This story illustrates how our Capability mindset, practices and capabilities have shifted. The most significant shifts are outlined below, followed by a list of key resources, people and development programs that have helped us to modernise.

Evolution of Our Capability Strategy

702010 framework

Courtesy 70:20:10forum.com

CCA Supply Chain joined the 70:20:10 Forum in late 2013. Within a few months of joining the Forum I realised that while CCA had adopted the 70:20:10 framework a number of years previously, the organisation had narrowly interpreted it.  We had developed blended learning programs that included theory (10), learning from experience (70) and others (20).  An example of this is ‘CCA’s 70:20:10 Learning Solution for Equipment Operation.’

However, we were not purposefully enabling people to learn as they worked, or building social learning capability.  As discussed in my post 70:20:10 Forum Value Creation Story, after attending a 70:20:10 Forum webinar on the changing role of the learning function I saw that the skills of our capability team needed to be updated. I also identified an opportunity to speak with key stakeholders about improving organisational performance more effectively if we adjusted our Capability strategy, mindset and practices.  I built awareness of the broader scope of 70:20:10 using resources from the 70:20:10 Forum and attendance at the Charles Jennings event described earlier in this post. By late March we had updated out strategy.

The key change to our strategy was the inclusion of ‘Continuous Workplace Learning’ as an element, as per the diagram below. Our operating model now includes a range of new approaches to enable continuous workplace learning including Communities of Practice, user generated content, guided social learning and learning transfer support.

Capability Strategy elements

Our Capability Strategy Elements

Performance Mindset

The mindset shift from ‘training’ to ‘performance’ is reflected in the change in Academy tagline from ‘Creating Technical Excellence’ to ‘Improving Supply Chain Performance.’

In early 2014 performance consulting was not seen as a practice required by L&D. By mid 2015 performance consulting was a standard element of our L&D toolkit. This shift was assisted by the dual role that many of the State Capability Managers have as they are also part of the Operational Excellence (OE) team who work on continuous improvement initiatives. Some of the OE tools can be readily used for performance consulting, and this is now seen as a natural precursor to development of a performance solution that may, or may not, include training.

Similarly the Capability Community now see development of performance support mechanisms and content as a joint responsibility with Operations, rather than something that is outside of their scope.

Social Learning

We have put substantial effort into enabling social learning in order to spread knowledge and better utilise expertise across Supply Chain. In order to support social learning our Capability Community had to experience it ourselves first. We have done this through participation in external communities, including the 70:20:10 Forum and Modern Workplace Learning community (via participation in a range of guided social learning programs and the associated ongoing community). Although participation was optional, enough people have joined in to shift mindset and practices. All Capability Community members also participated in the first rollout of our internal Work Connect and Learn program which builds digital, networking and self-directed learning skills.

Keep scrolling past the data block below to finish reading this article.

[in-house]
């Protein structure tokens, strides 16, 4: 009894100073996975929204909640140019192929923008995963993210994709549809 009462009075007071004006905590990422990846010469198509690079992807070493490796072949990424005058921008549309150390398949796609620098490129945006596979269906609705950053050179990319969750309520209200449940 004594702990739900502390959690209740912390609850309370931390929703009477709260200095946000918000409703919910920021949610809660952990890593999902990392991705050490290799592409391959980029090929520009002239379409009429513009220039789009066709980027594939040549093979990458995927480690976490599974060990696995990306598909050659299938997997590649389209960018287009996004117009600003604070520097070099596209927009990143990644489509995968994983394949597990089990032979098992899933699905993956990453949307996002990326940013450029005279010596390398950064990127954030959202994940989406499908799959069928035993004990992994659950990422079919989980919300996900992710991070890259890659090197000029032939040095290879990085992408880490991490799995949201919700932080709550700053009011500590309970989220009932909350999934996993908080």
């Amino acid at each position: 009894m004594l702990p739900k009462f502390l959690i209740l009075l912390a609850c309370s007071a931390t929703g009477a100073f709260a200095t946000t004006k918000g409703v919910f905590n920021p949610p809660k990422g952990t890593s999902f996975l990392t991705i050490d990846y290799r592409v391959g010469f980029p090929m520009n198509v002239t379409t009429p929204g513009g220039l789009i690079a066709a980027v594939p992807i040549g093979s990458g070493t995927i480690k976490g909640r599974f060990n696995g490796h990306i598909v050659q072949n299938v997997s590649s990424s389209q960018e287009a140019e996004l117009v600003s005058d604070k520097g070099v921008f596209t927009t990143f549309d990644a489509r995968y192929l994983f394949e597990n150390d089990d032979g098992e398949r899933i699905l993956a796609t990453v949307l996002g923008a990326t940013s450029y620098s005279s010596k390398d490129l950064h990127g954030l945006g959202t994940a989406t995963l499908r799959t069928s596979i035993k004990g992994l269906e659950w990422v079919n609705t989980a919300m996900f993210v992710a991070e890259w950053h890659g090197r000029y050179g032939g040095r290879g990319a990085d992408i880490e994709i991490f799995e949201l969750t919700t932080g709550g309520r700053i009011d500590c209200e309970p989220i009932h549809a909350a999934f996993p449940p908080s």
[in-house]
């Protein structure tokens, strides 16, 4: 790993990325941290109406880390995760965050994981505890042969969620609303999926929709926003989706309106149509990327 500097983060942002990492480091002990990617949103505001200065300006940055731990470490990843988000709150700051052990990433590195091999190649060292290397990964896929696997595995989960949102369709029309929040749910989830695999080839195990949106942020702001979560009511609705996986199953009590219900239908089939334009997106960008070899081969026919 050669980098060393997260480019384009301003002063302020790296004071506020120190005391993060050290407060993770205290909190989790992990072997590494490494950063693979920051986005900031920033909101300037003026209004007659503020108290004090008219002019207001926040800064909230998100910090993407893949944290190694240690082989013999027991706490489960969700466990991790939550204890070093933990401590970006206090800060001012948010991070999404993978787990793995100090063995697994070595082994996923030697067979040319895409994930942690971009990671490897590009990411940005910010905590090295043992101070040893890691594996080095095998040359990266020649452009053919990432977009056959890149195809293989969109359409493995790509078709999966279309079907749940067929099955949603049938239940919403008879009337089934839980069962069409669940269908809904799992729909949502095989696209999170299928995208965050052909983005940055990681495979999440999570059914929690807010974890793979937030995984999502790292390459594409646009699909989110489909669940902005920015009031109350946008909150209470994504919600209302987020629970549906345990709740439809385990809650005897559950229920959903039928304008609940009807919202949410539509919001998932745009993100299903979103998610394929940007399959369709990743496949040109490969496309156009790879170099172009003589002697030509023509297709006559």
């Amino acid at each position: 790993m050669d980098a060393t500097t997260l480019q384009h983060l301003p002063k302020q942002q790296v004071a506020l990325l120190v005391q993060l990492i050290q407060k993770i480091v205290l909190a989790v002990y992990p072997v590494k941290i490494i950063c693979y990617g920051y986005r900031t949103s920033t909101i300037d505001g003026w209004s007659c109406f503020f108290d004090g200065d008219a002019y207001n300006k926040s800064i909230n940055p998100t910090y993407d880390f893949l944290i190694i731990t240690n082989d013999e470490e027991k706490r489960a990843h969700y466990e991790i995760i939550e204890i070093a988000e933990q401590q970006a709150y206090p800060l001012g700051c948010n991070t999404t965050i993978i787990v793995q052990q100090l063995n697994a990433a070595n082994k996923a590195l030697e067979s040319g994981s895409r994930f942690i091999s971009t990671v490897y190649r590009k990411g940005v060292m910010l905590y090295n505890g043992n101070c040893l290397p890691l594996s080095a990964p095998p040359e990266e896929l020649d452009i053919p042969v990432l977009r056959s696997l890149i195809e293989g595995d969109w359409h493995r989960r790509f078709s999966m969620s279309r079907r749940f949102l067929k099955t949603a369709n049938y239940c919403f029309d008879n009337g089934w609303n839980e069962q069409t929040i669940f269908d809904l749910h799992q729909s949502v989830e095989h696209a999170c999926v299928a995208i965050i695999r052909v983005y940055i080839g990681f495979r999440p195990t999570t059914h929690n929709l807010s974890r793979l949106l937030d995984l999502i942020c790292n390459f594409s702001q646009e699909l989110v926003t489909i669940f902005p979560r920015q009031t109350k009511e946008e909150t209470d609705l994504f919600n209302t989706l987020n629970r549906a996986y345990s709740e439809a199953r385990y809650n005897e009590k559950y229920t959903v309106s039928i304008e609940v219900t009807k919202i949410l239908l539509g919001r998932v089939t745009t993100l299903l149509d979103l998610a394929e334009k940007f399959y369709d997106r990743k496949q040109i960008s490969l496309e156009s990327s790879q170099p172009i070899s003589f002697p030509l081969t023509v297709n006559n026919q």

online social learning.jpg

Our internal Capability Community has gradually matured, shifting our interactions from fortnightly teleconference catch-ups focussed on project status updates to a combination of:

  1. fortnightly catch-ups focussed on knowledge sharing  (run using Skype for Business);
  2. narrating our work and learning via a log maintained in OneNote; and
  3. use of online discussion forums in SharePoint for collaborative work and sharing of resources for professional development and improvement of our  practices. (Refer to  how I use social tools with my team for more on this.)

In mid 2014 the Academy voluntarily took responsibility for SharePoint governance in Supply Chain. This has allowed us to shape the Enterprise Social Network (ESN) infrastructure to support connection and discovery, enabling knowledge sharing, collaboration, and hosting of user generated content. We have built several online hubs on the ESN to support the growth of Communities of Practice. In May 2016 a Supply Chain restructure was announced, including the expansion of Communities of Practice. This decision was influenced by the work our Capability Community has done to establish, build and advocate for communities.

Our progress in social learning was recognised in November 2015 by the Australian Institute of Training and Development who awarded our Systems Certification program ‘highly commended’ in the Best Use of Social / Collaborative Learning category.

Integrating Learning with Work

Several Capability Community members have undertaken certification through the 70:20:10 Forum. We have modelled some aspects of our internal Systems Certification program on their Certification program, emphasising participants learning as they work. In addition to completing a range of competency-based assessments, evidence requirements for Systems Certification allow participants to choose their own workplace projects and activities. Evidence is heavily focussed on recognition of learning on the job via activities such as process improvements, solving your own or others’ problems, and demonstrating system use to others.